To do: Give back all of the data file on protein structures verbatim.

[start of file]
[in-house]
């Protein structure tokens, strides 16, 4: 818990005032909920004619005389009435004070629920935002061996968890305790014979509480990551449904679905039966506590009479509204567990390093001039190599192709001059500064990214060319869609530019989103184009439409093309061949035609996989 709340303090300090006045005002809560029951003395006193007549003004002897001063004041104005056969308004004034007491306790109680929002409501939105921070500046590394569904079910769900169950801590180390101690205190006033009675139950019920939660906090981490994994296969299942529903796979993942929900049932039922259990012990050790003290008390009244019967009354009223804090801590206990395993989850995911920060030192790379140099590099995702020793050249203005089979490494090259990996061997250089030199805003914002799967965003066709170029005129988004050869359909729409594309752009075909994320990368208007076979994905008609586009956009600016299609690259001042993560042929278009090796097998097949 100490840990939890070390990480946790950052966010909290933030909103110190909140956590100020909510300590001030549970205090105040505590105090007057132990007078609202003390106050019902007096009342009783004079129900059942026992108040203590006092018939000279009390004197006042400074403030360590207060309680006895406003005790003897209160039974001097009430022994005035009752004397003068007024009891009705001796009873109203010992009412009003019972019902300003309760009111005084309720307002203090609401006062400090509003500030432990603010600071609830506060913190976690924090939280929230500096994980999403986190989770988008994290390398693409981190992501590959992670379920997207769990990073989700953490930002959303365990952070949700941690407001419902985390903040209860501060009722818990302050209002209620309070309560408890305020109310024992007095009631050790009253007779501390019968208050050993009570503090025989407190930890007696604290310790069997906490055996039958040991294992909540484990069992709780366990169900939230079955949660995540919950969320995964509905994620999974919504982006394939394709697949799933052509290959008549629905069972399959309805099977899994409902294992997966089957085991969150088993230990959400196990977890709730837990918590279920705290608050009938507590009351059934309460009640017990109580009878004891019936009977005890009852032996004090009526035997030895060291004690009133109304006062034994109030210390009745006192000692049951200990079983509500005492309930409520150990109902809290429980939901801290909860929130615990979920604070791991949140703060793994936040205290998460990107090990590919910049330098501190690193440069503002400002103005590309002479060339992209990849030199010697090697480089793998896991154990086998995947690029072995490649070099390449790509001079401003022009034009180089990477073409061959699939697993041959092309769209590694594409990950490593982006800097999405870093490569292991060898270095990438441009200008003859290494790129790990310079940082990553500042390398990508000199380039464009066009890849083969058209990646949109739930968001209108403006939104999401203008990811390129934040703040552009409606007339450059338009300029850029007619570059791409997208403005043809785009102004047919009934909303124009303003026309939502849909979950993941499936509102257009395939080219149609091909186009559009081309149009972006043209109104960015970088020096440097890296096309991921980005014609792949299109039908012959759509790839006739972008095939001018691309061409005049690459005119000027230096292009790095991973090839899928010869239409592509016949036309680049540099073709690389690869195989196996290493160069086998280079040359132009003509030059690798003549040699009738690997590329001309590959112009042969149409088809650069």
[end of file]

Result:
[in-house]
């Protein structure tokens, strides 16, 4: 818990005032909920004619005389009435004070629920935002061996968890305790014979509480990551449904679905039966506590009479509204567990390093001039190599192709001059500064990214060319869609530019989103184009439409093309061949035609996989 709340303090300090006045005002809560029951003395006193007549003004002897001063004041104005056969308004004034007491306790109680929002409501939105921070500046590394569904079910769900169950801590180390101690205190006033009675139950019920939660906090981490994994296969299942529903796979993942929900049932039922259990012990050790003290008390009244019967009354009223804090801590206990395993989850995911920060030192790379140099590099995702020793050249203005089979490494090259990996061997250089030199805003914002799967965003066709170029005129988004050869359909729409594309752009075909994320990368208007076979994905008609586009956009600016299609690259001042993560042929278009090796097998097949 100490840990939890070390990480946790950052966010909290933030909103110190909140956590100020909510300590001030549970205090105040505590105090007057132990007078609202003390106050019902007096009342009783004079129900059942026992108040203590006092018939000279009390004197006042400074403030360590207060309680006895406003005790003897209160039974001097009430022994005035009752004397003068007024009891009705001796009873109203010992009412009003019972019902300003309760009111005084309720307002203090609401006062400090509003500030432990603010600071609830506060913190976690924090939280929230500096994980999403986190989770988008994290390398693409981190992501590959992670379920997207769990990073989700953490930002959303365990952070949700941690407001419902985390903040209860501060009722818990302050209002209620309070309560408890305020109310024992007095009631050790009253007779501390019968208050050993009570503090025989407190930890007696604290310790069997906490055996039958040991294992909540484990069992709780366990169900939230079955949660995540919950969320995964509905994620999974919504982006394939394709697949799933052509290959008549629905069972399959309805099977899994409902294992997966089957085991969150088993230990959400196990977890709730837990918590279920705290608050009938507590009351059934309460009640017990109580009878004891019936009977005890009852032996004090009526035997030895060291004690009133109304006062034994109030210390009745006192000692049951200990079983509500005492309930409520150990109902809290429980939901801290909860929130615990979920604070791991949140703060793994936040205290998460990107090990590919910049330098501190690193440069503002400002103005590309002479060339992209990849030199010697090697480089793998896991154990086998995947690029072995490649070099390449790509001079401003022009034009180089990477073409061959699939697993041959092309769209590694594409990950490593982006800097999405870093490569292991060898270095990438441009200008003859290494790129790990310079940082990553500042390398990508000199380039464009066009890849083969058209990646949109739930968001209108403006939104999401203008990811390129934040703040552009409606007339450059338009300029850029007619570059791409997208403005043809785009102004047919009934909303124009303003026309939502849909979950993941499936509102257009395939080219149609091909186009559009081309149009972006043209109104960015970088020096440097890296096309991921980005014609792949299109039908012959759509790839006739972008095939001018691309061409005049690459005119000027230096292009790095991973090839899928010869239409592509016949036309680049540099073709690389690869195989196996290493160069086998280079040359132009003509030059690798003549040699009738690997590329001309590959112009042969149409088809650069």